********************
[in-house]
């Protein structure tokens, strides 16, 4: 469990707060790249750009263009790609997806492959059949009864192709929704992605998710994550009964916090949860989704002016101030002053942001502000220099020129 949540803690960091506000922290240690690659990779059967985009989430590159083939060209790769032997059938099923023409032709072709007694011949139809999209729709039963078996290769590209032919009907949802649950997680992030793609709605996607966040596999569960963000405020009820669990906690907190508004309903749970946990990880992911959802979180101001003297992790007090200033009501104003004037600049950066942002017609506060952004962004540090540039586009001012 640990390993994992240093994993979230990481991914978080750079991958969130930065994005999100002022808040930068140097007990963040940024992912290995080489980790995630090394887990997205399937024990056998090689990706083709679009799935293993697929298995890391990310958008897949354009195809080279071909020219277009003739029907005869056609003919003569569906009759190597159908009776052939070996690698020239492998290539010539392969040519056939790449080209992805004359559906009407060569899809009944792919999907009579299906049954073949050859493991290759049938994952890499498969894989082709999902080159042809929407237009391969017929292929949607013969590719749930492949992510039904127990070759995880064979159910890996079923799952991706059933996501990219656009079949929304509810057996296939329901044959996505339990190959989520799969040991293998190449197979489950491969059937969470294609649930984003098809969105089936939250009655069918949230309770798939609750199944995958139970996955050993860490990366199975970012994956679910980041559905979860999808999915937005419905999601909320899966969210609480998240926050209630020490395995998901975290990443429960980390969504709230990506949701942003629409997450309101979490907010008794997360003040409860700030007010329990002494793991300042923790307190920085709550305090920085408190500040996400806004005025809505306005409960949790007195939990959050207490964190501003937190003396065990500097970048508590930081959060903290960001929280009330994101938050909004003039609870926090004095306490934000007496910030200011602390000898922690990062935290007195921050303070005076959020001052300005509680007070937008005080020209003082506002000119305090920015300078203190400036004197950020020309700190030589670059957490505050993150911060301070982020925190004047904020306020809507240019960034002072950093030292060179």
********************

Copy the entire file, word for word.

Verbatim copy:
[in-house]
């Protein structure tokens, strides 16, 4: 469990707060790249750009263009790609997806492959059949009864192709929704992605998710994550009964916090949860989704002016101030002053942001502000220099020129 949540803690960091506000922290240690690659990779059967985009989430590159083939060209790769032997059938099923023409032709072709007694011949139809999209729709039963078996290769590209032919009907949802649950997680992030793609709605996607966040596999569960963000405020009820669990906690907190508004309903749970946990990880992911959802979180101001003297992790007090200033009501104003004037600049950066942002017609506060952004962004540090540039586009001012 640990390993994992240093994993979230990481991914978080750079991958969130930065994005999100002022808040930068140097007990963040940024992912290995080489980790995630090394887990997205399937024990056998090689990706083709679009799935293993697929298995890391990310958008897949354009195809080279071909020219277009003739029907005869056609003919003569569906009759190597159908009776052939070996690698020239492998290539010539392969040519056939790449080209992805004359559906009407060569899809009944792919999907009579299906049954073949050859493991290759049938994952890499498969894989082709999902080159042809929407237009391969017929292929949607013969590719749930492949992510039904127990070759995880064979159910890996079923799952991706059933996501990219656009079949929304509810057996296939329901044959996505339990190959989520799969040991293998190449197979489950491969059937969470294609649930984003098809969105089936939250009655069918949230309770798939609750199944995958139970996955050993860490990366199975970012994956679910980041559905979860999808999915937005419905999601909320899966969210609480998240926050209630020490395995998901975290990443429960980390969504709230990506949701942003629409997450309101979490907010008794997360003040409860700030007010329990002494793991300042923790307190920085709550305090920085408190500040996400806004005025809505306005409960949790007195939990959050207490964190501003937190003396065990500097970048508590930081959060903290960001929280009330994101938050909004003039609870926090004095306490934000007496910030200011602390000898922690990062935290007195921050303070005076959020001052300005509680007070937008005080020209003082506002000119305090920015300078203190400036004197950020020309700190030589670059957490505050993150911060301070982020925190004047904020306020809507240019960034002072950093030292060179």